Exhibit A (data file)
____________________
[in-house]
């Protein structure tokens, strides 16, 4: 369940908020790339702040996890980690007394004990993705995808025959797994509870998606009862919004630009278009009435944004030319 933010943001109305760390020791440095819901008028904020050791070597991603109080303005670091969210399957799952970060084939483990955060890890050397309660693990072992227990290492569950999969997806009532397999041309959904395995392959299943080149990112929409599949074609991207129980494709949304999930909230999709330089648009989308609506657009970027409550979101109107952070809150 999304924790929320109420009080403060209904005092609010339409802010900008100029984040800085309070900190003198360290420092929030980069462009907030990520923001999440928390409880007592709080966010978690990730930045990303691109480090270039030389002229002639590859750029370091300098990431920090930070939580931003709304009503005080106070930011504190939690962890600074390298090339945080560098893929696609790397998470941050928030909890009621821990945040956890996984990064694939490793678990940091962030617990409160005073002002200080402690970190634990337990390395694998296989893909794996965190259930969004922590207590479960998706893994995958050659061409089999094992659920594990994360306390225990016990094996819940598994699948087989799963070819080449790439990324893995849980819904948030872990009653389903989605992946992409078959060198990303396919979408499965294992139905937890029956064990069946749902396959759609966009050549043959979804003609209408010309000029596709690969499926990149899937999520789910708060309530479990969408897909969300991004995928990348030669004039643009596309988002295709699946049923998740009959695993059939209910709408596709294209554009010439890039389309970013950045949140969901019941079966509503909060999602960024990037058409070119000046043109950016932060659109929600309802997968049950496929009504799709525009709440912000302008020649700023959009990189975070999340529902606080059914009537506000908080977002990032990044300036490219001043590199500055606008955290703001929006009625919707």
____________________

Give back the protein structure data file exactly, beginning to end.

[in-house]
């Protein structure tokens, strides 16, 4: 369940908020790339702040996890980690007394004990993705995808025959797994509870998606009862919004630009278009009435944004030319 933010943001109305760390020791440095819901008028904020050791070597991603109080303005670091969210399957799952970060084939483990955060890890050397309660693990072992227990290492569950999969997806009532397999041309959904395995392959299943080149990112929409599949074609991207129980494709949304999930909230999709330089648009989308609506657009970027409550979101109107952070809150 999304924790929320109420009080403060209904005092609010339409802010900008100029984040800085309070900190003198360290420092929030980069462009907030990520923001999440928390409880007592709080966010978690990730930045990303691109480090270039030389002229002639590859750029370091300098990431920090930070939580931003709304009503005080106070930011504190939690962890600074390298090339945080560098893929696609790397998470941050928030909890009621821990945040956890996984990064694939490793678990940091962030617990409160005073002002200080402690970190634990337990390395694998296989893909794996965190259930969004922590207590479960998706893994995958050659061409089999094992659920594990994360306390225990016990094996819940598994699948087989799963070819080449790439990324893995849980819904948030872990009653389903989605992946992409078959060198990303396919979408499965294992139905937890029956064990069946749902396959759609966009050549043959979804003609209408010309000029596709690969499926990149899937999520789910708060309530479990969408897909969300991004995928990348030669004039643009596309988002295709699946049923998740009959695993059939209910709408596709294209554009010439890039389309970013950045949140969901019941079966509503909060999602960024990037058409070119000046043109950016932060659109929600309802997968049950496929009504799709525009709440912000302008020649700023959009990189975070999340529902606080059914009537506000908080977002990032990044300036490219001043590199500055606008955290703001929006009625919707």